MSNBC Environmental officials are planning to survey a Central Park lake this week to search for an invasive type of toothy predator fish that threatens to disrupt the ecosystem. The northern snakehead fish, native to China, Russia and Korea, has been spotted in Queens in recent years, and one was quietly observed in Harlem Meer several years ago. The fish eats frogs and crayfish and has the ability to breathe air and live for days out of water in certain conditions. It is so disruptive that the state prohibits possession, sale and transport of the live fish and its eggs. Signs have recently gone up around the Harlem Meer warning anyone who catches one not to throw it back. The signs warn anglers to “secure the fish” and “keep it in a secure container until it is picked up by officials.” If park officials cannot be found at the boathouse, the sign urges anyone with a snakehead fish to call 311 and report the catch. The sign is “just to let people know that this fish is in there, if you find it please do not return it to the water and it also helps people become aware that there are things in the water that should not be there,” said Melissa Cohen, Department of Environmental Conservation fisheries manager. The man-made lake is located in Central Park’s northeast corner between 106th and 110th streets.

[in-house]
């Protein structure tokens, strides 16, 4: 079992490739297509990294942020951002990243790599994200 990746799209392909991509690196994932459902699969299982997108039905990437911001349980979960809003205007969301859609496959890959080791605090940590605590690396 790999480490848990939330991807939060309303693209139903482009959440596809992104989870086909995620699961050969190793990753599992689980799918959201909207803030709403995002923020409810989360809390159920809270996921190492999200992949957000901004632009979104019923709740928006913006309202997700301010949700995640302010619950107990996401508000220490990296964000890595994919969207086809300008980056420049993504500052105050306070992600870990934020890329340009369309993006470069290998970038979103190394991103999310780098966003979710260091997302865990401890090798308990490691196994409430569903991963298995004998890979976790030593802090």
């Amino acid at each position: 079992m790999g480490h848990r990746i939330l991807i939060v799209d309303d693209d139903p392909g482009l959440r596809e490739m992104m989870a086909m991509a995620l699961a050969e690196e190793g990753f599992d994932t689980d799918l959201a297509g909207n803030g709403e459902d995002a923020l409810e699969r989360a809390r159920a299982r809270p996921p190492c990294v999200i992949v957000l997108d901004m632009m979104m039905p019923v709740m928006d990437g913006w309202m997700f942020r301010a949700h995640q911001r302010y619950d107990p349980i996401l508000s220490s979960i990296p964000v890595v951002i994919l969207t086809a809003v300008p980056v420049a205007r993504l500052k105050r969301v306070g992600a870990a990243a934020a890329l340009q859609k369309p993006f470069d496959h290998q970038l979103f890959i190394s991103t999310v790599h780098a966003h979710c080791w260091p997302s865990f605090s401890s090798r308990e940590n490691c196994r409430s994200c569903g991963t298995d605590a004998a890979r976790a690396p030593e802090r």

If you have ever watched River Monsters with Jeremy Wade on Animal Planet, you are familiar with the Snakehead. I knew that this invasive species, which has been known to destroy entire ecosystems by becoming the top predator and killing off many of the other native animals, had invaded areas of Florida and the Chesapeake Bay. I did not know that it was warm enough to live in the normally polluted waters of New York City. Snakeheads are some of the toughest fish on the planet, they could probably even survive in the polluted waters of the Gowanus Canal, so they are going to be tough to eradicate. Keep your feet out of the water in NYC this summer, you might lose a toe, in fact you probably want to do that anyway. This water is gross, but now there are also monsters in the water, so it’s a double whammy.